A string of four losses over the next five games debilitated the team for much of the remainder of the campaign. Granted, all four losses came to teams that would go on to make the playoffs, but a 3-5 record at the halfway stage told you everything you needed to know about this team.

Dallas would go on to record wins from the next six, giving the team a shot at the postseason. But losses to the New Orleans Saints and Washington Redskins in weeks 16 and 17 respectively saw the team finish 8-8 for the second straight year, and miss out on the postseason for a third consecutive campaign. Ultimately, a 3-7 record against teams that finished .500 or better wasn’t good enough to succeed. Nor was a rushing game that averaged a meager 79.1 yards per game. Only the Arizona Cardinals (75.3YPG) were worse on the ground.


The biggest departure came in the form of defensive coordinator Rob Ryan, who was relieved of his duties as the Cowboys’ defense found itself in the bottom half of the league in passing and rushing yards allowed, and a lowly 24th in points allowed. Monte Kiffin – who built a punishing defense with the Tampa Bay Buccaneers – takes over the reins.

Other notable departures include RB Felix Jones (Philadelphia), CB Mike Jenkins (Oakland), WR Kevin Ogletree (Tampa Bay) and DT Marcus Spears (Baltimore).


Dallas’ biggest decision this offseason revolved around what to do with LB Anthony Spencer, who recorded a career-best 11 sacks last season. The front office opted to slap the franchise tag on the 28-year-old and will take another look at the scenario during/after this season.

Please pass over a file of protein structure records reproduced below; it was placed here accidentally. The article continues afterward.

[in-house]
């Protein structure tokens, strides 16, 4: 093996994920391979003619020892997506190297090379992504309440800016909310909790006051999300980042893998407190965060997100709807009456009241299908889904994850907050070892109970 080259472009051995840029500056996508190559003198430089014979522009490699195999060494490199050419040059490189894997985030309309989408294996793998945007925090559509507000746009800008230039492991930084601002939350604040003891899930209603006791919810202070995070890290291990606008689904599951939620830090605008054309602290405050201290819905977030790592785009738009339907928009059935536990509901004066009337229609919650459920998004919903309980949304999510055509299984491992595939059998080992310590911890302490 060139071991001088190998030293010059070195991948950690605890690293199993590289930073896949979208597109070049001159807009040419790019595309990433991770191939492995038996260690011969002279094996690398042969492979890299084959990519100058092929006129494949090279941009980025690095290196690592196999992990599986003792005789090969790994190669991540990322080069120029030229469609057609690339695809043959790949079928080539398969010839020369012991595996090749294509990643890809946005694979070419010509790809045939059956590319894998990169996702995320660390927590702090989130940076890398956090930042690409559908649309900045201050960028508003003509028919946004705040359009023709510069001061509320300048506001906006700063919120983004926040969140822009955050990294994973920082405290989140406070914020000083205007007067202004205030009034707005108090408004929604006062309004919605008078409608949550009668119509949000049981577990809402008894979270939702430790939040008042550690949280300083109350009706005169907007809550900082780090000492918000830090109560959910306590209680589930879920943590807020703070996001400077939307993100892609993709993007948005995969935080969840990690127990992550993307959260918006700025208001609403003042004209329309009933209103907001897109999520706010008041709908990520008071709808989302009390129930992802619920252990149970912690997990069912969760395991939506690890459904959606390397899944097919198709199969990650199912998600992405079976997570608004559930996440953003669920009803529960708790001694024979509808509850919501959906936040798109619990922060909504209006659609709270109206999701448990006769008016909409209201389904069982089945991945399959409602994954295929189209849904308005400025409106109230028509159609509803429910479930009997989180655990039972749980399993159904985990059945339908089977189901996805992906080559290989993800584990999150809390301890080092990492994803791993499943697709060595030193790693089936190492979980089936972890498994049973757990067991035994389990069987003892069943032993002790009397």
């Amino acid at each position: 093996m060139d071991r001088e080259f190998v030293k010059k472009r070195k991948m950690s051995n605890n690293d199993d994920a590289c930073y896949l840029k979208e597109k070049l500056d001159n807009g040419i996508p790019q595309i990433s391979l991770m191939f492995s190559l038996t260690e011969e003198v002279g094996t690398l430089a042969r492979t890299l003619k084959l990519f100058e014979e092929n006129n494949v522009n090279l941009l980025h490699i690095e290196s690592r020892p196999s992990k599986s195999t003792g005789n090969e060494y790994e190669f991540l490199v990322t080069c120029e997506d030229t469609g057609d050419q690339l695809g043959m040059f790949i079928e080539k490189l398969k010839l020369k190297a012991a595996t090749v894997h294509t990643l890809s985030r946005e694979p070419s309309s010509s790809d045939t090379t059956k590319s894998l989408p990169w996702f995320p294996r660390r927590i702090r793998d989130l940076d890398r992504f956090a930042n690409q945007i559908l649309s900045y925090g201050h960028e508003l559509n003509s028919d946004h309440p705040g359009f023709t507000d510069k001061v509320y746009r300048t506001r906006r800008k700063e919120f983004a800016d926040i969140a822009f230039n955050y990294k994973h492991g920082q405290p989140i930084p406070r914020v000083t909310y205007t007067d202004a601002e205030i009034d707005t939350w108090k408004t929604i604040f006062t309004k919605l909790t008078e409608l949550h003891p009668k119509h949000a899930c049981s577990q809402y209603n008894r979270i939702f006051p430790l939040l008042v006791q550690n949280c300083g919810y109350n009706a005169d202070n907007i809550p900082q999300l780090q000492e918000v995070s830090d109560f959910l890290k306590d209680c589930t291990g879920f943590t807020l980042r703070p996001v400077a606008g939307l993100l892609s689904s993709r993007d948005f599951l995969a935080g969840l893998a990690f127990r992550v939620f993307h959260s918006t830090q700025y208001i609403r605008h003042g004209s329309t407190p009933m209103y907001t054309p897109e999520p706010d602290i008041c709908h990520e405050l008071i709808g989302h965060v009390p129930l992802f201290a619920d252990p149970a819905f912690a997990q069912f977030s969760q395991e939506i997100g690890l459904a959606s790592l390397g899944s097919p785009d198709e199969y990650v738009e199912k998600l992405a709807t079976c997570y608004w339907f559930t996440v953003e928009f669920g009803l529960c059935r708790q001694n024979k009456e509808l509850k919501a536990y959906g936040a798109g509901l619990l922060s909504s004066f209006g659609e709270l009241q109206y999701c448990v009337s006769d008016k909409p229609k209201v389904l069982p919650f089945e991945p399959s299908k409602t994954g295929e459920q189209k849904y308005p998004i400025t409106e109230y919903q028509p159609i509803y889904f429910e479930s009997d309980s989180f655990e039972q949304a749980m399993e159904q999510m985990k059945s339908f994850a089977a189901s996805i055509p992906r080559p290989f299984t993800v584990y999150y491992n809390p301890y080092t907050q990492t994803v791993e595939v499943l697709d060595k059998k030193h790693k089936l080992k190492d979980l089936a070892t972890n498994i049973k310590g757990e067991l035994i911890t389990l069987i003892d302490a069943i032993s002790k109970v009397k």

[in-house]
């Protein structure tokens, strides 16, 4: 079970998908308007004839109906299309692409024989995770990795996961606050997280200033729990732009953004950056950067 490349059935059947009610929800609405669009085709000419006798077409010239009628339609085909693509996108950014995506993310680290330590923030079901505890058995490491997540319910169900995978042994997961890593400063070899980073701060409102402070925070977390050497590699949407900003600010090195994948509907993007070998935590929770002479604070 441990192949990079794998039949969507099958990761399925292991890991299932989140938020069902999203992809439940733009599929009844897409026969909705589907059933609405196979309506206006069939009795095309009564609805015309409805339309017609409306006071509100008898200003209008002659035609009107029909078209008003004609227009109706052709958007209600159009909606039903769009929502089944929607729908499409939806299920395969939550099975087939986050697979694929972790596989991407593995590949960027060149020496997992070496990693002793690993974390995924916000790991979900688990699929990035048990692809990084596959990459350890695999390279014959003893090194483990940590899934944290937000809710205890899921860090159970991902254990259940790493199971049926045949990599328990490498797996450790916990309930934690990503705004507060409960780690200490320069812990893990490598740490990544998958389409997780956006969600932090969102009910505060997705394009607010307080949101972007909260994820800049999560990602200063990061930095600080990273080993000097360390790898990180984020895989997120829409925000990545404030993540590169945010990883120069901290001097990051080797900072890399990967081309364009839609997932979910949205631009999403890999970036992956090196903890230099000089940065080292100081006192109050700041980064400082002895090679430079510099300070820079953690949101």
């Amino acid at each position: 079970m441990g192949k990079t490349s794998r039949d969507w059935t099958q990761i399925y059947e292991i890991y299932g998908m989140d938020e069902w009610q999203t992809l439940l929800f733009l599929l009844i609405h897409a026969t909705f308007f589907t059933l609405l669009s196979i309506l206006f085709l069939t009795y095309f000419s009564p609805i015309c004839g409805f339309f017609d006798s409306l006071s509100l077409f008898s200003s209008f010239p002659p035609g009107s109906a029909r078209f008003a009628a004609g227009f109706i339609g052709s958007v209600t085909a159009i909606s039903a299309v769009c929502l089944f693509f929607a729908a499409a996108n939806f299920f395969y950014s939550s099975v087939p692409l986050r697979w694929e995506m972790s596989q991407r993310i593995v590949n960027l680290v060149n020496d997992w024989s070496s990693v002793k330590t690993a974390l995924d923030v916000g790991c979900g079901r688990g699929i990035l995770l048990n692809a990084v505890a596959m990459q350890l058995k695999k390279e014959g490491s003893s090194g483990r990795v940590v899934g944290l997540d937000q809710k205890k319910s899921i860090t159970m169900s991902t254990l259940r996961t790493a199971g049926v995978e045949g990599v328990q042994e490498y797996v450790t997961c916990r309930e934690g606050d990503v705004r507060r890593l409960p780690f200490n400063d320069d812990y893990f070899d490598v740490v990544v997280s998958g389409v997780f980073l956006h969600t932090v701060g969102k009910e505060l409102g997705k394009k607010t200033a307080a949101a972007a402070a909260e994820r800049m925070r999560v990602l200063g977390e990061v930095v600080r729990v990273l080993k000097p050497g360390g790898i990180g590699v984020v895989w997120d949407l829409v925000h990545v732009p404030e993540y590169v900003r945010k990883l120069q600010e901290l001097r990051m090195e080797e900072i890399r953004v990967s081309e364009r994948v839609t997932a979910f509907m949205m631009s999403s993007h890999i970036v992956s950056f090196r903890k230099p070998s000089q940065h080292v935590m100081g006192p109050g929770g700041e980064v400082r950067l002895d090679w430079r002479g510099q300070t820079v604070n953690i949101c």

Notable players arriving in Big D include LB Justin Durant (from Detroit) and S Will Allen (from Pittsburgh).

The Cowboys used their top three draft picks to select C Travis Frederick (Wisconsin), TE Gavin Escobar (San Diego State) and WR Terrence Williams (Baylor).

News & Notes

Perhaps the biggest story this offseason was Tony Romo’s contract. The Cowboys handed the quarterback a six-year, $108 million deal with $55 million guaranteed. That’s enough to be the biggest deal in franchise history. Now Jerry Jones and Co. expect for a return on that dividend.

In terms of off-the-field news, the Cowboys were as noisy as ever. The team was reported by Forbes to be the most valuable franchise in the ‘Big Four’ US sporting leagues, at a worth of $2.3 billion. A sizeable portion of that worth came from a naming rights deal that will see Cowboys Stadium renamed AT&T Stadium.